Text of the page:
Before and after of this Flexicalymene senaria. None too shabby. One of the most challenging aspects of preparing any Flexi is getting the matrix out from those deep glabellar furrows (the nodular areas on the cephalon at top). Also, negotiation around the sometimes delicate eyes and anterior cephalic spathe, but in this case the crush damage to the cephalon meant work there to reveal more of an anterior brim would not reveal more than more matrix. That being said, the spathe is there. Not a bad representative of the species, either, being about 3.5 cm long.
This will be a smorgasbord post, including one drawing, splitting some gifted shale from abroad, and two prospected sites + finds.
First up, my most recent use of the pencils:
Next, a lot of Conausaga shale (Cambrian) from Georgia, USA gifted to me by my forum friend who came to visit. I took him to Arkona, but we didn't come away with much. I did only slightly better on a second visit when my friend Roger made his annual visit to Canada. But here is a few of the bigger chunks from the 5 gallon bucket:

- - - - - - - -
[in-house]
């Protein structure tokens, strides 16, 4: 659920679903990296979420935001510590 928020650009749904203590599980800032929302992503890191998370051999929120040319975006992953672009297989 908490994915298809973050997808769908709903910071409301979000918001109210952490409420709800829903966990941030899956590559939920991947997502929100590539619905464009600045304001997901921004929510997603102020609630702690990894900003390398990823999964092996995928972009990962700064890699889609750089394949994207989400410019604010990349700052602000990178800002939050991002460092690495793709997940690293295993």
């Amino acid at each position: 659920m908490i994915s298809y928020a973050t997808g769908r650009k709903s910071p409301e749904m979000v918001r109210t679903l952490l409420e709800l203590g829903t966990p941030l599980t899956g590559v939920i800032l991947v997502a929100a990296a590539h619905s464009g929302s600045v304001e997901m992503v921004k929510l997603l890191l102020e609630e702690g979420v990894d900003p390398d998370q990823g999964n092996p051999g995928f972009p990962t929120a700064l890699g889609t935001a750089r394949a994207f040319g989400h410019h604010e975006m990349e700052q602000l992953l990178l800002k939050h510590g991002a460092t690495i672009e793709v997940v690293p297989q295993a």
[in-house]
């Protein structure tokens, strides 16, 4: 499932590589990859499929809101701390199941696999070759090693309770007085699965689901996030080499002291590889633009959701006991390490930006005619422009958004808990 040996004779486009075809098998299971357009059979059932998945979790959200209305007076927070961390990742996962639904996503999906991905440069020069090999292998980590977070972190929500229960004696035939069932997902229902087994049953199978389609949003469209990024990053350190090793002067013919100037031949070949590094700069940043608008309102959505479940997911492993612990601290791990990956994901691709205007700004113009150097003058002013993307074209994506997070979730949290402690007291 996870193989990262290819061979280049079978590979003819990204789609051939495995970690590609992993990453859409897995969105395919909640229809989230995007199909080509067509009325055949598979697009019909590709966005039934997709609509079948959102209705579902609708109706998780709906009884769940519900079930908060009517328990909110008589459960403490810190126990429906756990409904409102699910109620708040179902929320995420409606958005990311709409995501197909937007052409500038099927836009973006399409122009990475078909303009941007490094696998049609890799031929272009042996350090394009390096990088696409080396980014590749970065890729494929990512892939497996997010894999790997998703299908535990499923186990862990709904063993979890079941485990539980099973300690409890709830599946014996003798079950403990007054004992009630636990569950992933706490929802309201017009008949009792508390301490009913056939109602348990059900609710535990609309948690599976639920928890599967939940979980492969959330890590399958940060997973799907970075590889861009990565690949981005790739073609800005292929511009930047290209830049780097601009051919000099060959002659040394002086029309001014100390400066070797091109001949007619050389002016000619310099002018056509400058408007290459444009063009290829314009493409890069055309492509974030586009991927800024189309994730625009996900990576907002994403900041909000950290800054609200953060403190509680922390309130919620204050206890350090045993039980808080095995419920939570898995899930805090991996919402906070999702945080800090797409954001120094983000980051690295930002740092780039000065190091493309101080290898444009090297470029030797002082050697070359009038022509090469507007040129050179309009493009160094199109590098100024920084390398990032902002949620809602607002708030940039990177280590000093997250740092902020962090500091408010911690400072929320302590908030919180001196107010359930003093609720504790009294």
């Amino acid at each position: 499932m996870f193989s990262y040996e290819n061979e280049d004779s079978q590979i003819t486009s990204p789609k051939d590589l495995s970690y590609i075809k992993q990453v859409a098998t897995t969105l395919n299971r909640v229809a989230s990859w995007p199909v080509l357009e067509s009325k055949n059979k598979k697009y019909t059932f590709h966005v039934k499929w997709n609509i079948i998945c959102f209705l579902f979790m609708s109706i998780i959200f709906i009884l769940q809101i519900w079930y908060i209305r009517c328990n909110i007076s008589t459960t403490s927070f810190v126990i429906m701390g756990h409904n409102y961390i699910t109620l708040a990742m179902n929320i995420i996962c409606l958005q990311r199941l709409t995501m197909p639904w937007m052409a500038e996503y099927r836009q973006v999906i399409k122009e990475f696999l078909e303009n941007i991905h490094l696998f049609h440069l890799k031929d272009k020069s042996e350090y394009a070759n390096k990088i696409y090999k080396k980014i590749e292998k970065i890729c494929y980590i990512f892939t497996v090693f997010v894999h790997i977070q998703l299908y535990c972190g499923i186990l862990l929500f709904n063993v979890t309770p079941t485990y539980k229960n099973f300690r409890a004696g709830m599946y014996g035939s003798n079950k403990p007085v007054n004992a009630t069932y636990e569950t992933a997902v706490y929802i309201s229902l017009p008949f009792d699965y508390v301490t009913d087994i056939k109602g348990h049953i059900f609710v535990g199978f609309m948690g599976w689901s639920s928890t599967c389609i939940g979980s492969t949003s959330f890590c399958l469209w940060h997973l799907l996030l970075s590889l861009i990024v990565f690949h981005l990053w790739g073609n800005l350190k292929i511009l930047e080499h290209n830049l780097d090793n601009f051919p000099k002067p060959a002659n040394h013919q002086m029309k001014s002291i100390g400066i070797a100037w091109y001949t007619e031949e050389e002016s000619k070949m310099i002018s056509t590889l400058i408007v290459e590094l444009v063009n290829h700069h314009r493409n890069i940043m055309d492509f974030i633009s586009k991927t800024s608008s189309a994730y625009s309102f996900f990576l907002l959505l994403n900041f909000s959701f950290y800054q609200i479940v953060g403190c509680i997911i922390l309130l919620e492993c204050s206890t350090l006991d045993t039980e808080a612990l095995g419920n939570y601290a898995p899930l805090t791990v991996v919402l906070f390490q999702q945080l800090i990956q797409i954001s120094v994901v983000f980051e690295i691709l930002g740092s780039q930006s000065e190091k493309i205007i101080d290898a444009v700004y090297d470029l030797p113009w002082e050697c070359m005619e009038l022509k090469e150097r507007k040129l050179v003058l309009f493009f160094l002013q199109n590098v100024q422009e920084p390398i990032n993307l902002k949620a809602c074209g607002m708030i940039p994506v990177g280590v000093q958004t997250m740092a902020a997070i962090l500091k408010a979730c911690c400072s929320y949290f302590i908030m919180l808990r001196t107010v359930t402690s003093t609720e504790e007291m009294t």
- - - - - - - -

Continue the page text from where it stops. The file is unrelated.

I made a first pass through these to break them down a bit further, leaving some other chunks outside in the bucket to collect rainwater. They split easier when water-logged. Preservation is a bit dodgy in this shale, but the trilobites are numerous, dominated by Aphelaspis brachyphasis. Here is a shot of an interesting deposition littered with a few trilobites:
A collection of pieces with confirmed trilobites:
Closeups of a few of the trilobites themselves:
My first stop in prospecting for new Ordovician sites was in search of the Whitby Fm shales. Viable Ordovician spots are few and far between as access is restricted given that only one quarry in Ontario permits us biannual visits, development, private property, or provincially protected parks that forbid collecting. This means we are having to fall back on prospecting for new sites, many of which are quite small and require more work to reveal. The pocket I was working was so tiny that it was exhausted in half an hour. Here is some assemblages of Pseudogygites latimarginatus moults. Sadly, nothing complete, but complete ones are rare.
I did take home this chunk for further splitting: